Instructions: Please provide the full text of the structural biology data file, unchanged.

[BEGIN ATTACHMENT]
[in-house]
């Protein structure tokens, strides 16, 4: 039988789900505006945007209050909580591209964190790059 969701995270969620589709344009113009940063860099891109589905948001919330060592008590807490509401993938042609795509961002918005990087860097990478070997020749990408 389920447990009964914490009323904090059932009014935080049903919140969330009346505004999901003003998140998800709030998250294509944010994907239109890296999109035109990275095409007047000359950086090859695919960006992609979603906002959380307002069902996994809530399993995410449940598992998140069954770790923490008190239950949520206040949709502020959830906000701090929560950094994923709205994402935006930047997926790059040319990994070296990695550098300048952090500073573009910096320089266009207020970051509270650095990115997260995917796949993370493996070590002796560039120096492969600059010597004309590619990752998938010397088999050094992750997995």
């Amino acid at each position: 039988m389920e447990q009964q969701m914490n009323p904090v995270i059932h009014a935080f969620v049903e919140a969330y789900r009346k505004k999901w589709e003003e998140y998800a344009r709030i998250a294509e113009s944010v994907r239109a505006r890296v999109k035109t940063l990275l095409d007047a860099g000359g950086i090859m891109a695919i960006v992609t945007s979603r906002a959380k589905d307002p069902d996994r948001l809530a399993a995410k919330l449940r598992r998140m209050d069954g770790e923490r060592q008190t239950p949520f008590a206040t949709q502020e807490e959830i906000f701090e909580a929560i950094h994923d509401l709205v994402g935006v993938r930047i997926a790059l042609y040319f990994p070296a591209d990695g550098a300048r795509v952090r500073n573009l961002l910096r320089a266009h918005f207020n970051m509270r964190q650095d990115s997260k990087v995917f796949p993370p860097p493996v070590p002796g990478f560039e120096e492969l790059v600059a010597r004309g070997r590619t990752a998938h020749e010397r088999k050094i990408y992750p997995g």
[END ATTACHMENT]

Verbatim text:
[in-house]
């Protein structure tokens, strides 16, 4: 039988789900505006945007209050909580591209964190790059 969701995270969620589709344009113009940063860099891109589905948001919330060592008590807490509401993938042609795509961002918005990087860097990478070997020749990408 389920447990009964914490009323904090059932009014935080049903919140969330009346505004999901003003998140998800709030998250294509944010994907239109890296999109035109990275095409007047000359950086090859695919960006992609979603906002959380307002069902996994809530399993995410449940598992998140069954770790923490008190239950949520206040949709502020959830906000701090929560950094994923709205994402935006930047997926790059040319990994070296990695550098300048952090500073573009910096320089266009207020970051509270650095990115997260995917796949993370493996070590002796560039120096492969600059010597004309590619990752998938010397088999050094992750997995």
């Amino acid at each position: 039988m389920e447990q009964q969701m914490n009323p904090v995270i059932h009014a935080f969620v049903e919140a969330y789900r009346k505004k999901w589709e003003e998140y998800a344009r709030i998250a294509e113009s944010v994907r239109a505006r890296v999109k035109t940063l990275l095409d007047a860099g000359g950086i090859m891109a695919i960006v992609t945007s979603r906002a959380k589905d307002p069902d996994r948001l809530a399993a995410k919330l449940r598992r998140m209050d069954g770790e923490r060592q008190t239950p949520f008590a206040t949709q502020e807490e959830i906000f701090e909580a929560i950094h994923d509401l709205v994402g935006v993938r930047i997926a790059l042609y040319f990994p070296a591209d990695g550098a300048r795509v952090r500073n573009l961002l910096r320089a266009h918005f207020n970051m509270r964190q650095d990115s997260k990087v995917f796949p993370p860097p493996v070590p002796g990478f560039e120096e492969l790059v600059a010597r004309g070997r590619t990752a998938h020749e010397r088999k050094i990408y992750p997995g």